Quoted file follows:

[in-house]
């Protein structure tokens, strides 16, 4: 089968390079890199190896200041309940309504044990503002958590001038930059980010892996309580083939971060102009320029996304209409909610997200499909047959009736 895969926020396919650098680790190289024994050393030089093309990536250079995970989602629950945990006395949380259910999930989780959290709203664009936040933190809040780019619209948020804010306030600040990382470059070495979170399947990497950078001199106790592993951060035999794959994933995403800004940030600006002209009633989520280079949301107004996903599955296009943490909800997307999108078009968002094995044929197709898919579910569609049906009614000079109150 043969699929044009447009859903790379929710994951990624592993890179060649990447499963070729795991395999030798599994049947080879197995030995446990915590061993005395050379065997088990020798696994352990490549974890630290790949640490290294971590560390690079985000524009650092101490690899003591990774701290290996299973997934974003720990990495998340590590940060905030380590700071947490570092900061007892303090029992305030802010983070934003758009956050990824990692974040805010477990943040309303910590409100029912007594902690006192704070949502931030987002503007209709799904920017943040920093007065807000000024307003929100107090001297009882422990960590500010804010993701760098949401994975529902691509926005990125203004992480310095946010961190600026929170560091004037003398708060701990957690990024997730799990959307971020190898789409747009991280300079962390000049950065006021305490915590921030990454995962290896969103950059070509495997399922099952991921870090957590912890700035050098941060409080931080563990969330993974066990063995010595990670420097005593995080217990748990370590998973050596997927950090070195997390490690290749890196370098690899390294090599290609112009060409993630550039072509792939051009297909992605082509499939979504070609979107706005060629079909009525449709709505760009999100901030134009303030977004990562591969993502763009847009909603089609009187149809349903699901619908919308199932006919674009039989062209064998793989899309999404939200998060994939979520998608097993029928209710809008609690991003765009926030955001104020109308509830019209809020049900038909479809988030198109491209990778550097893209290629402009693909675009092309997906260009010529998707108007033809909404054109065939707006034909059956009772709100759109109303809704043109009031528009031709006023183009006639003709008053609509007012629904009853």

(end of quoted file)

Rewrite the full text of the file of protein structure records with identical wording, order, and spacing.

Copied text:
[in-house]
């Protein structure tokens, strides 16, 4: 089968390079890199190896200041309940309504044990503002958590001038930059980010892996309580083939971060102009320029996304209409909610997200499909047959009736 895969926020396919650098680790190289024994050393030089093309990536250079995970989602629950945990006395949380259910999930989780959290709203664009936040933190809040780019619209948020804010306030600040990382470059070495979170399947990497950078001199106790592993951060035999794959994933995403800004940030600006002209009633989520280079949301107004996903599955296009943490909800997307999108078009968002094995044929197709898919579910569609049906009614000079109150 043969699929044009447009859903790379929710994951990624592993890179060649990447499963070729795991395999030798599994049947080879197995030995446990915590061993005395050379065997088990020798696994352990490549974890630290790949640490290294971590560390690079985000524009650092101490690899003591990774701290290996299973997934974003720990990495998340590590940060905030380590700071947490570092900061007892303090029992305030802010983070934003758009956050990824990692974040805010477990943040309303910590409100029912007594902690006192704070949502931030987002503007209709799904920017943040920093007065807000000024307003929100107090001297009882422990960590500010804010993701760098949401994975529902691509926005990125203004992480310095946010961190600026929170560091004037003398708060701990957690990024997730799990959307971020190898789409747009991280300079962390000049950065006021305490915590921030990454995962290896969103950059070509495997399922099952991921870090957590912890700035050098941060409080931080563990969330993974066990063995010595990670420097005593995080217990748990370590998973050596997927950090070195997390490690290749890196370098690899390294090599290609112009060409993630550039072509792939051009297909992605082509499939979504070609979107706005060629079909009525449709709505760009999100901030134009303030977004990562591969993502763009847009909603089609009187149809349903699901619908919308199932006919674009039989062209064998793989899309999404939200998060994939979520998608097993029928209710809008609690991003765009926030955001104020109308509830019209809020049900038909479809988030198109491209990778550097893209290629402009693909675009092309997906260009010529998707108007033809909404054109065939707006034909059956009772709100759109109303809704043109009031528009031709006023183009006639003709008053609509007012629904009853």